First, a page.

If your affiliate site is a simple collection of product pages with standard product images, specifications, and a “Buy Now” affiliate link, in my opinion you don’t have a chance. The affiliates who are ranking for valuable commercial terms go above and beyond to ensure they provide actual value to their visitors.

For example, my friend Kevin runs a website about supplements at BuySupplementsOnline.org. He makes money by referring customers through his affiliate links to supplement retail websites like BodyBuilding.com, but that is not the primary focus of the site.

I personally am into working out, and occasionally try out new supplements to break through plateaus. Whenever I’m thinking about trying a new class of supplement, the first thing I do is go to Kevin’s website to read about that type of supplement, as well as see what exact products he recommends in that category.

The reason I visit his site first is because someone who has actually taken the product and knows what he or she is talking about writes every supplement review on the site. Kevin didn’t hire some $10/article writer to regurgitate the standard information about each of these products; he (or his authors) actually took the supplement while working out, and wrote an in-depth summary of their thoughts on the product’s effectiveness, value, and taste.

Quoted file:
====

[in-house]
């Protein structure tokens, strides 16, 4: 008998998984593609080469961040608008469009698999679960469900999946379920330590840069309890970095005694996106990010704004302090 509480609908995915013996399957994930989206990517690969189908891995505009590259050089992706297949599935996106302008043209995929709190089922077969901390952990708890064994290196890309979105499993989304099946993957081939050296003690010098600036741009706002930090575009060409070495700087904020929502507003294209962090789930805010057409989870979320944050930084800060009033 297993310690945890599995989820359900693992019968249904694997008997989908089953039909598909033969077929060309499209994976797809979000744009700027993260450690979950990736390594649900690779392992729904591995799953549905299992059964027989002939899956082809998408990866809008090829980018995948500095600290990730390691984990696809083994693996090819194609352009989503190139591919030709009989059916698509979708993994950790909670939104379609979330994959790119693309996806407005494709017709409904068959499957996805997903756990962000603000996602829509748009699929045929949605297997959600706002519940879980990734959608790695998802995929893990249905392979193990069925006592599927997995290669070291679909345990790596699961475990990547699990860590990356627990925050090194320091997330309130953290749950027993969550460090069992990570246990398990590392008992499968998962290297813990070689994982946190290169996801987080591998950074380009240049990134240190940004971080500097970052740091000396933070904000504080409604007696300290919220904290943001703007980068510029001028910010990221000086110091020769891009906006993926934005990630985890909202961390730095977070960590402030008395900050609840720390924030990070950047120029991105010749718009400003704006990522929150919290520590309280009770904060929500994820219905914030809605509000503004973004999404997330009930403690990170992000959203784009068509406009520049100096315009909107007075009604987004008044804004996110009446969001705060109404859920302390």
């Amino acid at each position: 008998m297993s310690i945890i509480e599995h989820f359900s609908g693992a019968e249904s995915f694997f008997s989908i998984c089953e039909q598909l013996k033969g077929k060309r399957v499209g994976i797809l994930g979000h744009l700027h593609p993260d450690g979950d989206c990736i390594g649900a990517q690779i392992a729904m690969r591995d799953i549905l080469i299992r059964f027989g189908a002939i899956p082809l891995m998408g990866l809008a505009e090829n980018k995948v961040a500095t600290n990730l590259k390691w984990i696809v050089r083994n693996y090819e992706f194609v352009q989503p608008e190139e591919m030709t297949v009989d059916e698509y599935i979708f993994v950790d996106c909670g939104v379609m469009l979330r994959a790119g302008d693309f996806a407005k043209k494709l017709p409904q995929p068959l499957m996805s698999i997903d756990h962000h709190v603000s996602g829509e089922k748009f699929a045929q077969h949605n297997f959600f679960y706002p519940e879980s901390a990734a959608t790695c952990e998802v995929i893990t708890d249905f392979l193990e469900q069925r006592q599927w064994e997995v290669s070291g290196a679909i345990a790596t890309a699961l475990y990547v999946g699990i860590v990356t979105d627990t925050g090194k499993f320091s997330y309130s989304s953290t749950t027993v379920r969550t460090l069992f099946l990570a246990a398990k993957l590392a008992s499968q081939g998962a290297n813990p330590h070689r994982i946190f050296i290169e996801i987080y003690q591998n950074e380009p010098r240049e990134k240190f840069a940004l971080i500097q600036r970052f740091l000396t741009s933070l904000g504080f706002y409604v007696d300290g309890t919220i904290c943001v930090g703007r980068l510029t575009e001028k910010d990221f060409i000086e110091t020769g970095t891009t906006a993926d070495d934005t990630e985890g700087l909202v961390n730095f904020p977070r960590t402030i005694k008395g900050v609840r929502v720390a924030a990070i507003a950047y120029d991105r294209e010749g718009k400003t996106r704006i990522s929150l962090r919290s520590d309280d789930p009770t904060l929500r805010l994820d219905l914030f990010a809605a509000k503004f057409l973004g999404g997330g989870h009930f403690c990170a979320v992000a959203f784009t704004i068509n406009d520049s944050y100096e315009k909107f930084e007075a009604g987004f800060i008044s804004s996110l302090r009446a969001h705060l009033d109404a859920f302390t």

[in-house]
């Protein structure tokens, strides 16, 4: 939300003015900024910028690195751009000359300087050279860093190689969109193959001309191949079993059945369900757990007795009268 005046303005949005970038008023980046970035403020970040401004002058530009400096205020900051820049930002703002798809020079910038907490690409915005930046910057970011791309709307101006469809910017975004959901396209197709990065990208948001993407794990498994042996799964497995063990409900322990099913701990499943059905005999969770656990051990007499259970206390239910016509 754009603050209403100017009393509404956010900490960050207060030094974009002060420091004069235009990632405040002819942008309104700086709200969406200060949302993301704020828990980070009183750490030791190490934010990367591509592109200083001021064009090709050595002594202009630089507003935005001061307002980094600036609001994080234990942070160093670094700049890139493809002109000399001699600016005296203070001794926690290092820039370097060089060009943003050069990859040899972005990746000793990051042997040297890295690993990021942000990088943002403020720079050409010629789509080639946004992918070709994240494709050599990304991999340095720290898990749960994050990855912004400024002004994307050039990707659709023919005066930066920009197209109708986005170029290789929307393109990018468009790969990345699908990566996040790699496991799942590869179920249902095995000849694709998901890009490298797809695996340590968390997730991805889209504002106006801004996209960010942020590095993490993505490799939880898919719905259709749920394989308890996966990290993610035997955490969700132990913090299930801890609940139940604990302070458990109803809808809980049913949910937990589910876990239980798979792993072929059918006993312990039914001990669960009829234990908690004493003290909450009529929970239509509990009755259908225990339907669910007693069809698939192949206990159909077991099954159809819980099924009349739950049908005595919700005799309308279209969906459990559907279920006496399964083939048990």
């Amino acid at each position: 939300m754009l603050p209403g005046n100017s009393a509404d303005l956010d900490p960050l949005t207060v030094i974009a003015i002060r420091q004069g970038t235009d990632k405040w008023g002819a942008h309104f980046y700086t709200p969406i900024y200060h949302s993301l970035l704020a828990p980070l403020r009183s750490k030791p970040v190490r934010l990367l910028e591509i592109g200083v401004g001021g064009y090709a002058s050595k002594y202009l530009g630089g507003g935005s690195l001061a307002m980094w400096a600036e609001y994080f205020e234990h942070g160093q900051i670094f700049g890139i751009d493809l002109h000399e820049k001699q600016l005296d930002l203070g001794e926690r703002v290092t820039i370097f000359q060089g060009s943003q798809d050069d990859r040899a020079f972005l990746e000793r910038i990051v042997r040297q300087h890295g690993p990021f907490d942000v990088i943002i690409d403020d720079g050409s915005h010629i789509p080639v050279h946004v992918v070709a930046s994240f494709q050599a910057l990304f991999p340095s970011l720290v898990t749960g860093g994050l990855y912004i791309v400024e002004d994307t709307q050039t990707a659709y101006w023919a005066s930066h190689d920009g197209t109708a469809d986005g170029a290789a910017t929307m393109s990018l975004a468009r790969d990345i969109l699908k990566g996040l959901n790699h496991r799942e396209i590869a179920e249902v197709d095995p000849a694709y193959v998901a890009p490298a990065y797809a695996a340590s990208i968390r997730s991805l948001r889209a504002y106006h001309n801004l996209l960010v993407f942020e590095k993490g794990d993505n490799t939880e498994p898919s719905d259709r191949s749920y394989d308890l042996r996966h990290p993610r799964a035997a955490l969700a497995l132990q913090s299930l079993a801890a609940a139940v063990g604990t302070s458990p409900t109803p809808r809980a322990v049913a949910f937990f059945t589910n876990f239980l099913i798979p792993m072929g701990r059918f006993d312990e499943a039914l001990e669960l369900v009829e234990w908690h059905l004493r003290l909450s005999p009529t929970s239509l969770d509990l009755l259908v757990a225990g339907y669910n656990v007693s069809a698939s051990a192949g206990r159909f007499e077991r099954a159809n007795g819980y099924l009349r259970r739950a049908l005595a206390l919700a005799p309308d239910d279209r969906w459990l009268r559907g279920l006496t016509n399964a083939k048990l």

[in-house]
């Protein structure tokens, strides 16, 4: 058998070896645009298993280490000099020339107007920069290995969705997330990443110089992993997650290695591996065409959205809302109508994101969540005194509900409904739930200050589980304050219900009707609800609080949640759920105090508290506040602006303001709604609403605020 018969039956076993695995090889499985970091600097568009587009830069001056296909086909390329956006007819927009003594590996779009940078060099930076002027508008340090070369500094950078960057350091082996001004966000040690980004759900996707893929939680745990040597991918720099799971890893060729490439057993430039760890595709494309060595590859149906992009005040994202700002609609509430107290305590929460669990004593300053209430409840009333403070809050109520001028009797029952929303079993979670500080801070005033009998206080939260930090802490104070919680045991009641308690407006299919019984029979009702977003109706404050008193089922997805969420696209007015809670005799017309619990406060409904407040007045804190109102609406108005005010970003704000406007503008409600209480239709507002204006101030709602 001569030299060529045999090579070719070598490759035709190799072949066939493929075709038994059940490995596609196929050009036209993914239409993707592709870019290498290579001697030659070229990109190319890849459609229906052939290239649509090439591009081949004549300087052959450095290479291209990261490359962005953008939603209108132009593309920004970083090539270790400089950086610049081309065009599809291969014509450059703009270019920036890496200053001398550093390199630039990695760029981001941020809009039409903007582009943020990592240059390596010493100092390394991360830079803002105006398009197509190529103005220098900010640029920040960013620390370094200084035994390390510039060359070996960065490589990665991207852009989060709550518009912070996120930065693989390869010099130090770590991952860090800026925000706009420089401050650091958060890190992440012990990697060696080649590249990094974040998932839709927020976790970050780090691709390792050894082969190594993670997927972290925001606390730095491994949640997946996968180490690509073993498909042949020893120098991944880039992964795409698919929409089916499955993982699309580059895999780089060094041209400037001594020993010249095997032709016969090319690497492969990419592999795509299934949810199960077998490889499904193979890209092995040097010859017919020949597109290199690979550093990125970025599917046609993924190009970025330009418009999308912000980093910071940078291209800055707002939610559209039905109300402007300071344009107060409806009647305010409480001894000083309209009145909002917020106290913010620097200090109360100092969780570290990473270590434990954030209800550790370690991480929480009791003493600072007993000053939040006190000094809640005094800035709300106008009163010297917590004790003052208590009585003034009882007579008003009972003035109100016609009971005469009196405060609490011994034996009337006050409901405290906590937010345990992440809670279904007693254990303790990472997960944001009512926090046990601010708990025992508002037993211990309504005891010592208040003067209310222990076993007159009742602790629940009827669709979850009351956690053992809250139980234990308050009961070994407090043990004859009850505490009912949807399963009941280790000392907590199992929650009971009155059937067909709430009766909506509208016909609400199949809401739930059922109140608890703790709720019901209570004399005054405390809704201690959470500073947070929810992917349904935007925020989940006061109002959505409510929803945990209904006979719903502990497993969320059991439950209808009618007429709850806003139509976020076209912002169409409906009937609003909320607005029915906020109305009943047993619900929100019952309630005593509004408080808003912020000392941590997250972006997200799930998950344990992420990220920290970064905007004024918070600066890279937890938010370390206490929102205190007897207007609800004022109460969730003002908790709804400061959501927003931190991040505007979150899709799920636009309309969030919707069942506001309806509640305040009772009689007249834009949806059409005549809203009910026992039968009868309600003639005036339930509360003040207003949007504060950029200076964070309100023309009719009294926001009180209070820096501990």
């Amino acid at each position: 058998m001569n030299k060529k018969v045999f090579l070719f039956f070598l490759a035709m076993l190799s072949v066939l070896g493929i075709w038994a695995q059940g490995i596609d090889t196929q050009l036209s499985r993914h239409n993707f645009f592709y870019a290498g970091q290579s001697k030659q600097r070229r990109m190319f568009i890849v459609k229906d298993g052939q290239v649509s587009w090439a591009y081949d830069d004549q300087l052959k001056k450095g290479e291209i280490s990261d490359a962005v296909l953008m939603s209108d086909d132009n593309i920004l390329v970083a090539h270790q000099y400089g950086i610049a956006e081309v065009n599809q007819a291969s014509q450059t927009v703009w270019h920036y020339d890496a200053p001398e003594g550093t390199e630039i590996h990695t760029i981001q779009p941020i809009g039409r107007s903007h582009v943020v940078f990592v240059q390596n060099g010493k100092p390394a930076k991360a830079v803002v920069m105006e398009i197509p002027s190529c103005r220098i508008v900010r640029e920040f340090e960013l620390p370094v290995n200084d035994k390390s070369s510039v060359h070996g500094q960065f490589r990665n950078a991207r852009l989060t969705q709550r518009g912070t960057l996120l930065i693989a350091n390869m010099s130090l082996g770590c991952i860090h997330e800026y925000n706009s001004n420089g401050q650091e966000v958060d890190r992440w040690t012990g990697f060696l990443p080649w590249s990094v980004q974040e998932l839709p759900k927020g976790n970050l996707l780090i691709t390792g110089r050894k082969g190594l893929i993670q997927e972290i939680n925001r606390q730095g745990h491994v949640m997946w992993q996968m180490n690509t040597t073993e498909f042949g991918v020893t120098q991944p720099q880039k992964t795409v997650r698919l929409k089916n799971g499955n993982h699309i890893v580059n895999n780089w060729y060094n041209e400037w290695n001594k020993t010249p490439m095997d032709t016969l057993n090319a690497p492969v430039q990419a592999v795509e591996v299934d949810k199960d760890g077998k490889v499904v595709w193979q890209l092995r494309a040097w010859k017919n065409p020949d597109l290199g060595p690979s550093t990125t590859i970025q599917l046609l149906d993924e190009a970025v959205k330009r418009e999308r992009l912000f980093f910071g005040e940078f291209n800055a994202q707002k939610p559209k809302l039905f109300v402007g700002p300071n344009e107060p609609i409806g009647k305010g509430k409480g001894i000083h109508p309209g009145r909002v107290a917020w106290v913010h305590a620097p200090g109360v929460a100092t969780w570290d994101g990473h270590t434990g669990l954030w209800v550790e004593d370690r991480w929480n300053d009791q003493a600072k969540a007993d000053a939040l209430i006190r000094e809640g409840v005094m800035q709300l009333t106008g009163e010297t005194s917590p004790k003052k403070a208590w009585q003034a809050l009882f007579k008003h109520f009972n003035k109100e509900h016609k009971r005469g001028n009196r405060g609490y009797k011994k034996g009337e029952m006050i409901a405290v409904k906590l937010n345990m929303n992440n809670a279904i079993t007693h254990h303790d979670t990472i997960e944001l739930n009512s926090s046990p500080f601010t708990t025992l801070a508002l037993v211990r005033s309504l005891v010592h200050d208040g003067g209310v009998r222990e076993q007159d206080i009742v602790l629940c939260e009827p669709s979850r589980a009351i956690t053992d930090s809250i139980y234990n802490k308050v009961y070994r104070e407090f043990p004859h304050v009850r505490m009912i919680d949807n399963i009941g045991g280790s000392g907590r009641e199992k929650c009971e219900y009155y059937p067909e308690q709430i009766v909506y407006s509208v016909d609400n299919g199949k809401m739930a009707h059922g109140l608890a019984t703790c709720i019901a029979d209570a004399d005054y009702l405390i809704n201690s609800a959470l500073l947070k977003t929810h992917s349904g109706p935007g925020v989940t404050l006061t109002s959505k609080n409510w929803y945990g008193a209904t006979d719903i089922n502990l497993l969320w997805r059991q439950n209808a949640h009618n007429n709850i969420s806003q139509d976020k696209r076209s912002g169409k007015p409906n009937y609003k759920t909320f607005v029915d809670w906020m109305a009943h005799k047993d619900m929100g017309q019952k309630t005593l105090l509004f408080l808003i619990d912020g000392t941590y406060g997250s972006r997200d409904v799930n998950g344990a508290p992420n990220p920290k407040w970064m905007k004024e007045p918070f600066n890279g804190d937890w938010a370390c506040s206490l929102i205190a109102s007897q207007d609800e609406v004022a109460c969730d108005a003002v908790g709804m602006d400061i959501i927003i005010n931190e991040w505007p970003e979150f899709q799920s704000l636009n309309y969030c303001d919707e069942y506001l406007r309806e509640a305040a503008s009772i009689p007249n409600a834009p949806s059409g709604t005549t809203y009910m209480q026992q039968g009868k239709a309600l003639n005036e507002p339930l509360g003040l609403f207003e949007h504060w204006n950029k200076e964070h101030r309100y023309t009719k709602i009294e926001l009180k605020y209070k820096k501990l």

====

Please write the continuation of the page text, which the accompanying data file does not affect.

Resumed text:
Besides being an extremely useful resource, his website also has a real about us page that offers information about the writers on the site, contact information, and a disclaimer – all of which probably help his TrustRank. When you combine all of these factors together, it doesn’t surprise me at all that his site does well in the search engines.

If you have an affiliate site that you’re struggling to rank for a commercial term, take an unbiased look at the website from a user perspective and ask yourself “If I am looking to buy Product X, why would I want to visit my affiliate website first instead of going straight to the retailer?” If you can’t come up with a concrete answer, you have some serious work to do.

Exact Match Domains in 2012

The next topic I want to touch on is the effectiveness of exact match domains in 2012. Most Internet marketers know that using exact match domains was an extremely effective SEO strategy over the past five years or so, but I am not sure it’s such a good idea nowadays.

(Before explaining why, I want to specify that I’m talking about extremely top-tier domains – ones that you might spend five figures or even six figures on. If you can get a good domain cheap I think it still provides some value.)

When you buy an expensive exact match domain, you are tying your site pretty closely to one “trophy term”. If you fail to rank for that term, you probably end up with an enormous sunk cost, and even if you do achieve a top ranking, it might not be as valuable as you think (I expand on this later in the article).